Lots of Experience doesn’t make Asthma easy

As I listened to Kyle cough away last night – counting the time between coughs – I had to reflect on the fact that even with all the experience we have with dealing with Asthma emergencies with children, it’s never cut-and-dried.  The 9 years we lived through emergencies with Melyssa were nowhere near as critical and panic-inducing as the 7 years with Kyle (although there was definitely that ONE night where the 9-1-1 ambulances arrived at the nick of time) and taken together, there are a heck of a lot of stories there.

The truth, then, is that what I tried to summarize back in this story (http://cowbird.com/story/21903/The_Fear_Of_Coughing/) on Cowbird still holds true.  The moment Kyle starts coughing and it sounds different than a regular cough, our “antennae” goes up and our sense of hearing becomes more acute.

Every situation is either slightly different, requiring a minor approach tweak, or different enough to revisit all past situations to come up with the best solution.  Last night felt exactly like that.  Here he was, coughing away at a regular enough interval to be concerning, but not wheezing or rasping, or anything that we’re used to seeing when he’s in a “usual” crisis.

For example, there have been incidents where he’s letting out a cough every minute (when he’s gone to bed/ attempting to sleep), and after a few minutes it’ll start to stretch out. A cough every 5 minutes.  Then, 7… 10… 20… and eventually asleep.  For him to be consistent at every 4 minutes or so was peculiar.  He has been fighting a bit of a cold, which never helps, especially when you consider he’s prone to viral-induced asthma attacks.

At one point I had to look at my wife and basically ask what the hell was going on with my internal turmoil. We’ve been fighting asthma attacks for 16 years now (not counting my wife’s own personal issues when she was younger).  We’ve got so many varied experiences with asthma from allergy-induced, to various medications, to “homegrown” techniques to get out of crisis, etc. We’re Asthma Ambassadors for Asthma Canada and part of the National Asthma Patient Alliance (NAPA) supported by Asthma Canada. Heck, she’s on the Board of Directors as well!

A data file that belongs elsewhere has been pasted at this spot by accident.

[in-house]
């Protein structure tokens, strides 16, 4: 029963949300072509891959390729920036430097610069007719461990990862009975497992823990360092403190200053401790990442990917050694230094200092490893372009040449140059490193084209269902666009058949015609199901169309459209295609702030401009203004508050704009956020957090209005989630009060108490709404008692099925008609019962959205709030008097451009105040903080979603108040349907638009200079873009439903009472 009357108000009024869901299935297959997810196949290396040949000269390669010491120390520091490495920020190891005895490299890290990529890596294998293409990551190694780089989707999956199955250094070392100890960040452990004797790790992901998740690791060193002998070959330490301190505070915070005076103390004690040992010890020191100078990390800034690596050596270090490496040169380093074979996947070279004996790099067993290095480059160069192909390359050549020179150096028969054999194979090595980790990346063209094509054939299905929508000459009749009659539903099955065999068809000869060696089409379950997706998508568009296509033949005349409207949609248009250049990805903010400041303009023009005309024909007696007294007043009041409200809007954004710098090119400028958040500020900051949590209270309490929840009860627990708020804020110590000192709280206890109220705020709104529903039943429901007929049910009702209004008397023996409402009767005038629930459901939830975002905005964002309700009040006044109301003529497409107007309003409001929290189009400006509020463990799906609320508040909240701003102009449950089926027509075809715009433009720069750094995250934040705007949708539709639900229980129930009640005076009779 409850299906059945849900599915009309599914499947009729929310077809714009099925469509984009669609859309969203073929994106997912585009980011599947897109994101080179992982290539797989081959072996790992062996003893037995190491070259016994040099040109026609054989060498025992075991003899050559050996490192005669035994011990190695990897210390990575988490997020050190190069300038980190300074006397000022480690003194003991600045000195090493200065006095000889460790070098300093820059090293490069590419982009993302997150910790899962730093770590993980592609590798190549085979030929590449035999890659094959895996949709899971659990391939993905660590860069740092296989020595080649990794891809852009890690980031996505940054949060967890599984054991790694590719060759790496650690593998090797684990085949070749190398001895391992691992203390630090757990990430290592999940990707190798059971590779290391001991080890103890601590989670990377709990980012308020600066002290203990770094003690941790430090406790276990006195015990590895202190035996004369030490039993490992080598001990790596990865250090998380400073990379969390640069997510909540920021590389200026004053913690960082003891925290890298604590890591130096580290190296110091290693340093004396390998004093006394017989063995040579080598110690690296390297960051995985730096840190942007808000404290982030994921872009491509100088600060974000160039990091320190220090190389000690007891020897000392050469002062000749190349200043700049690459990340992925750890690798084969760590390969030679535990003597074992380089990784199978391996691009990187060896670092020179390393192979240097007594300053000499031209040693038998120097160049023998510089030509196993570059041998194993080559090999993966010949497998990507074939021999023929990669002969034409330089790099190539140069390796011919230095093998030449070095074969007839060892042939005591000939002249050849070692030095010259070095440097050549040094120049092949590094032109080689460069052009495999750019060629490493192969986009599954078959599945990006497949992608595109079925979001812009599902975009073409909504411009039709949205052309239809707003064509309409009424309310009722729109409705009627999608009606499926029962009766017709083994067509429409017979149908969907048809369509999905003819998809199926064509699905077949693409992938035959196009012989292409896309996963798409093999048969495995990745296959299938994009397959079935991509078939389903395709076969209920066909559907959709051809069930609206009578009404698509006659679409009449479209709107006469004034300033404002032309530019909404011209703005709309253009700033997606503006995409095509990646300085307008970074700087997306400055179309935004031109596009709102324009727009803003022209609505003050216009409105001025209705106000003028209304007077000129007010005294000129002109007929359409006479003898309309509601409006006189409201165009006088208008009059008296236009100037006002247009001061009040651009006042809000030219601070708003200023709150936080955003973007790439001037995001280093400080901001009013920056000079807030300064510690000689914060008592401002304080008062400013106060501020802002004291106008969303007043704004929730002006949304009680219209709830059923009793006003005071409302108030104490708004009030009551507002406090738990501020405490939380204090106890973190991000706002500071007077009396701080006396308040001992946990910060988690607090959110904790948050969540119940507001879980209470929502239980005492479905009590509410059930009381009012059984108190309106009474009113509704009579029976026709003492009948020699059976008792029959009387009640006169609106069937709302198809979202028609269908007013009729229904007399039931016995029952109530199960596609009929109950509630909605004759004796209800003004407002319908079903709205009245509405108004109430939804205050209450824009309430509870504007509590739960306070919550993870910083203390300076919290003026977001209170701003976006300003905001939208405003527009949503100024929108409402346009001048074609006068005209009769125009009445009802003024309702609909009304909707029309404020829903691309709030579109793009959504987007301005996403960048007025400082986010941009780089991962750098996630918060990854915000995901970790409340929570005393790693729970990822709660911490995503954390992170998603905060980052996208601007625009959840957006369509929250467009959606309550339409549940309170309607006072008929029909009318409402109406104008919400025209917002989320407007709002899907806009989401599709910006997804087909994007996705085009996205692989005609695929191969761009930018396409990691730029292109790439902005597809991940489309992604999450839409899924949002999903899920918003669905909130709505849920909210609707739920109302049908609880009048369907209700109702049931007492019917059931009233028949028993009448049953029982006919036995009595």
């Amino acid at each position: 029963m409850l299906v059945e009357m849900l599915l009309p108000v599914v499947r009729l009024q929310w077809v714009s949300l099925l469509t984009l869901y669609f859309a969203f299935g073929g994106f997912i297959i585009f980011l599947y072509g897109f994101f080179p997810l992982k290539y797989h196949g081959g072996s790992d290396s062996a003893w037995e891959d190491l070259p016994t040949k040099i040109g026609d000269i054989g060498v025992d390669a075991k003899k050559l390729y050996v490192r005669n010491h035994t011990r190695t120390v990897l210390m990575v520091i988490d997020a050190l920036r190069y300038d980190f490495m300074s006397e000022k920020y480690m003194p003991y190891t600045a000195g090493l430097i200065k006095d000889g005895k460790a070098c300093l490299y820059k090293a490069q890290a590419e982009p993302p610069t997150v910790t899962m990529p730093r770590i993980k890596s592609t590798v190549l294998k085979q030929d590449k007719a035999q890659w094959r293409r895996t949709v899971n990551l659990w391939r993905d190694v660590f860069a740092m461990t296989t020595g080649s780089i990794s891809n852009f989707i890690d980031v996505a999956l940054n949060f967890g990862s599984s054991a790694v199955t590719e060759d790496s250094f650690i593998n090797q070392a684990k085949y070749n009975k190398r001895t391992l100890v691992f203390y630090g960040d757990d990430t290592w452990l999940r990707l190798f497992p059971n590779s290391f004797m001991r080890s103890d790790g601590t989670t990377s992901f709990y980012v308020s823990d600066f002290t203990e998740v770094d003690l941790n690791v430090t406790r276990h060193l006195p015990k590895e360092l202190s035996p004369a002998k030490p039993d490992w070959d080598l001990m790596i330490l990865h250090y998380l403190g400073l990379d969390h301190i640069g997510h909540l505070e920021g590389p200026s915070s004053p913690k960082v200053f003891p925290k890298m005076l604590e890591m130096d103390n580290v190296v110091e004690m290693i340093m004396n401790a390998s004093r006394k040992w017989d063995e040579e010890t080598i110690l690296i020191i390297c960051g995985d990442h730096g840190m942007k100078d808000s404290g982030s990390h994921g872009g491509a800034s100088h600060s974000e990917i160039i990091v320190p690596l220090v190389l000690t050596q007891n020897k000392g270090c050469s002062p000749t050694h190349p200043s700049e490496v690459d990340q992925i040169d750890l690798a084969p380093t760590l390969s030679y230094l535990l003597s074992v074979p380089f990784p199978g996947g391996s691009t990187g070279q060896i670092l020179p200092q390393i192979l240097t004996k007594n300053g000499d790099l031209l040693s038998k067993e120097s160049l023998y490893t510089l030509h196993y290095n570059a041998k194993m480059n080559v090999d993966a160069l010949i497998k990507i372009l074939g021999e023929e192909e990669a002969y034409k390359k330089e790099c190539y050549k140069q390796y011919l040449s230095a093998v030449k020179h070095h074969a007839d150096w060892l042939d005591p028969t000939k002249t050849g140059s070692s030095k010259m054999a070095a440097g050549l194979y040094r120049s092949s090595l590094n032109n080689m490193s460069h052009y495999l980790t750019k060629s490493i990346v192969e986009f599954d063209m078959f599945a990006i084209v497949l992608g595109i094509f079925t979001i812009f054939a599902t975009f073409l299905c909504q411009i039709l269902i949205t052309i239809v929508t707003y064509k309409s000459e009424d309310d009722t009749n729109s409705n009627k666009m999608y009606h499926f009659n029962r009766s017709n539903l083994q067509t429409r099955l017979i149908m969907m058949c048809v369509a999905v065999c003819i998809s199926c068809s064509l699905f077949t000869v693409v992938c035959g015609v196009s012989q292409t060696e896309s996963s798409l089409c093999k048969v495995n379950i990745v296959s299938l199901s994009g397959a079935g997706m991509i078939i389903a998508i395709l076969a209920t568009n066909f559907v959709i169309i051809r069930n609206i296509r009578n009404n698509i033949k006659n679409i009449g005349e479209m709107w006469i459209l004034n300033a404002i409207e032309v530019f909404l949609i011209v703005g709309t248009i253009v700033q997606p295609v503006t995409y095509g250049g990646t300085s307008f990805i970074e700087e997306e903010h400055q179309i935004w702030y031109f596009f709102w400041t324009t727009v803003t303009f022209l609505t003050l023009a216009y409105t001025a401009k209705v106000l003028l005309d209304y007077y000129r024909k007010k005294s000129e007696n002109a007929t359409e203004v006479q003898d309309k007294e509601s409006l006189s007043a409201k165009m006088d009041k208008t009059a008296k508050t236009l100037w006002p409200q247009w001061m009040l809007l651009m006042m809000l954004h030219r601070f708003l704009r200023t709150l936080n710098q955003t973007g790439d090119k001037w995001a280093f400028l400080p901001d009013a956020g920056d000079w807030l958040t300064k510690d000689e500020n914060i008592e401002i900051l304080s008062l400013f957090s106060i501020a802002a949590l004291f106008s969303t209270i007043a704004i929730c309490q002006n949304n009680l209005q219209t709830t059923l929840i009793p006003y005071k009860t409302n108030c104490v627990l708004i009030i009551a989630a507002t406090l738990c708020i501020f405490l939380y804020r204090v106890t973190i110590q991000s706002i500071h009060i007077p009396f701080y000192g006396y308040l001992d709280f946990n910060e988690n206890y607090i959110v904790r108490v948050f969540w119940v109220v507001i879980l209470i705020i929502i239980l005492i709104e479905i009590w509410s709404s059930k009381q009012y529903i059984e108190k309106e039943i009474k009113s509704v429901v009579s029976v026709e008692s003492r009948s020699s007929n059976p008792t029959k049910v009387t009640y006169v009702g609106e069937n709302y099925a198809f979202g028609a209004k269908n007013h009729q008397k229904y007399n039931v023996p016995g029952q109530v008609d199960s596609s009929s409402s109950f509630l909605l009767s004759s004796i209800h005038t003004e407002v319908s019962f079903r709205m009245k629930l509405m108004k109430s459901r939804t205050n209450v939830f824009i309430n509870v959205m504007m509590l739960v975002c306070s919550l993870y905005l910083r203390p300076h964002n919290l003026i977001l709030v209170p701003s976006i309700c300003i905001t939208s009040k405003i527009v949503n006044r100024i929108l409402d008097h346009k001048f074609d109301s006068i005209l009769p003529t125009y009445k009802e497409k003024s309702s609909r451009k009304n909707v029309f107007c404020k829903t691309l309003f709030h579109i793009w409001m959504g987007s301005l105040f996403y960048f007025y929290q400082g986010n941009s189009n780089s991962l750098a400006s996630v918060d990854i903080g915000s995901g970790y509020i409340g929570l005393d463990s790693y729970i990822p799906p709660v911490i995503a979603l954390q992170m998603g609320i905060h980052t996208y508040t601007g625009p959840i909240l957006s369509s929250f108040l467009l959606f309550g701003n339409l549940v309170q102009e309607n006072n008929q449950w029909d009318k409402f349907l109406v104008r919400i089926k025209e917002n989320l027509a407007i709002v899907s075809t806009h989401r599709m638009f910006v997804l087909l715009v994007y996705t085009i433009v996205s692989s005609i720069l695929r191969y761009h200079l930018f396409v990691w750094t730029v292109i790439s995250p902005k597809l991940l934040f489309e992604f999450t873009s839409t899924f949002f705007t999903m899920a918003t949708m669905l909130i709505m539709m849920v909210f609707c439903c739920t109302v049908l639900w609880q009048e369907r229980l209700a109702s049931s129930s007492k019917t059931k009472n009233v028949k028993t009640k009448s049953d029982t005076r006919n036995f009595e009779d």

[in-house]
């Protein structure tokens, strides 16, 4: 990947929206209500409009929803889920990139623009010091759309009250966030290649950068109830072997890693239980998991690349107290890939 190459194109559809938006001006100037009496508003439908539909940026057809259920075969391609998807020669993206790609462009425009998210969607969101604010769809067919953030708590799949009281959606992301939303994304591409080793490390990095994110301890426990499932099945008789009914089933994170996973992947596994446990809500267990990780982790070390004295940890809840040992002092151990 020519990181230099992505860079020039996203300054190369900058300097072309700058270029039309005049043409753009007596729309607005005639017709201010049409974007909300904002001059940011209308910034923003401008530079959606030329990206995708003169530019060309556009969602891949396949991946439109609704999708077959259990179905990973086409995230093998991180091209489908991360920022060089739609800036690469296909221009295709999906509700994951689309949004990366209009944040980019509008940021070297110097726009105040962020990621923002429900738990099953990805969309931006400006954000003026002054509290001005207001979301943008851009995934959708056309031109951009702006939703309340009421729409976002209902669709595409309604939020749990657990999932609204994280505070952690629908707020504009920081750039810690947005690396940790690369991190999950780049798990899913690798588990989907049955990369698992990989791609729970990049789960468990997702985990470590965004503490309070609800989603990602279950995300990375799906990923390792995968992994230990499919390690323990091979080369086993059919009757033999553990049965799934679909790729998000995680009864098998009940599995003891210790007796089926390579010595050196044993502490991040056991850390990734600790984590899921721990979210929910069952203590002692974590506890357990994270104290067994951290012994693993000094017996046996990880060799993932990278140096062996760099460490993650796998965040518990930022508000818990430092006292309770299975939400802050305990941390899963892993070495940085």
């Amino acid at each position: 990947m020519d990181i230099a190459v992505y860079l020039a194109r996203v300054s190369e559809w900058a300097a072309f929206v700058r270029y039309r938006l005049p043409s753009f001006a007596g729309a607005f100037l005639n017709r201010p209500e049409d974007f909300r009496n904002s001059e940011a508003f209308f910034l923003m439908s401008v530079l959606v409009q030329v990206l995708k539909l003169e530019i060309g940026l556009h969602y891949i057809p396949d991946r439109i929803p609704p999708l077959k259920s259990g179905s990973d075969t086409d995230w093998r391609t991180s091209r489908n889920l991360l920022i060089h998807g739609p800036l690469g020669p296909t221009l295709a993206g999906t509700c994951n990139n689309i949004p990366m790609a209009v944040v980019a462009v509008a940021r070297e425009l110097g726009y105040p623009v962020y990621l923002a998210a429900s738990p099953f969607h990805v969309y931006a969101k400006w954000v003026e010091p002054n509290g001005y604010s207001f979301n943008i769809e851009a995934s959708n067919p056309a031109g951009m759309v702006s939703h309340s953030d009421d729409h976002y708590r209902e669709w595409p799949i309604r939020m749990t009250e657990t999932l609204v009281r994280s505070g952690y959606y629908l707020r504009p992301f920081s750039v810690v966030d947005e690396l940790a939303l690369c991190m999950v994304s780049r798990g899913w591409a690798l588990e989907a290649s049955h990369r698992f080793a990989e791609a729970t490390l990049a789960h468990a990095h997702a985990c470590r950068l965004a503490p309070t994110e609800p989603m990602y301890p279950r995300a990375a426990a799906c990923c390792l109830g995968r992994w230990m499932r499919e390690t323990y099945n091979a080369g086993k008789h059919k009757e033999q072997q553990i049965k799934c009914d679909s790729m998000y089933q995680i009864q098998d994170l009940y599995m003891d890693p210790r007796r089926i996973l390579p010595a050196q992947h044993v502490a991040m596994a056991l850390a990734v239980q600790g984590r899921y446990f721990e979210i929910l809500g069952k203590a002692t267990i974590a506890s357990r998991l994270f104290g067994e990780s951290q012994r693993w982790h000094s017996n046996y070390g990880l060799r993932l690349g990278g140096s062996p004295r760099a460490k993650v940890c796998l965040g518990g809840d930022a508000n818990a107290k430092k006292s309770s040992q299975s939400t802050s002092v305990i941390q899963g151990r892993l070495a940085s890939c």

And yet…

…And yet when that coughing begins it’s like a Primal instinct to want to do the right thing without overreacting and trying to come to the best solution (which doesn’t always involve spending 3 to 8 hours in the asthma ward hoping to not catch anything else especially during high flu season).

I guess, in a way, the battle will always continue.  After all, as it has been often stated, Asthma can only be controlled and cannot be cured (at least at the moment). You know, I just realized something else – something that does make us valuable NAPA members. This feeling of fear (or maybe controlled fear) that we still go through with when it comes to our children? It doesn’t go away. So when it comes to speaking with other families trying to handle the stress of asthma issues, we can definitely relate with them.  And the sharing of these events always helps everyone to remember that they’re not alone and that help does exist.

Every crisis is like a mini-badge (or scar!) that we have to wear and carry with us as we walk through our lives.

After Kyle finally fell asleep, my brain continued to go through scenarios, almost refusing to settle down enough for me to sleep. Eventually I did, and the first instinct I had when I awoke this morning was to strain my ears to ensure he wasn’t coughing. The silence was both deafening and frightening. After a couple of hours he woke up and came down for breakfast. He still has his cough, but it’s nothing like yesterday. Regular doses of his inhaler along with rest and keeping his nose “empty” have been very beneficial. His afternoon nap was also restful.

So, we continue with our treatment as per our Asthma Action Plan, and add some “cold fighting” elements to it as well (like ensuring he gets plenty of Vitamin C) and continue to keep an “ear” out on him.  Winters are tough, and with the temperature drop of 2 nights ago (going from 4 degrees Celsius to -15 degrees Celsius) we were already on guard.  But never “on guard” enough to take things fully in stride.

Here’s hoping it clears up completely by tonight/ tomorrow morning…


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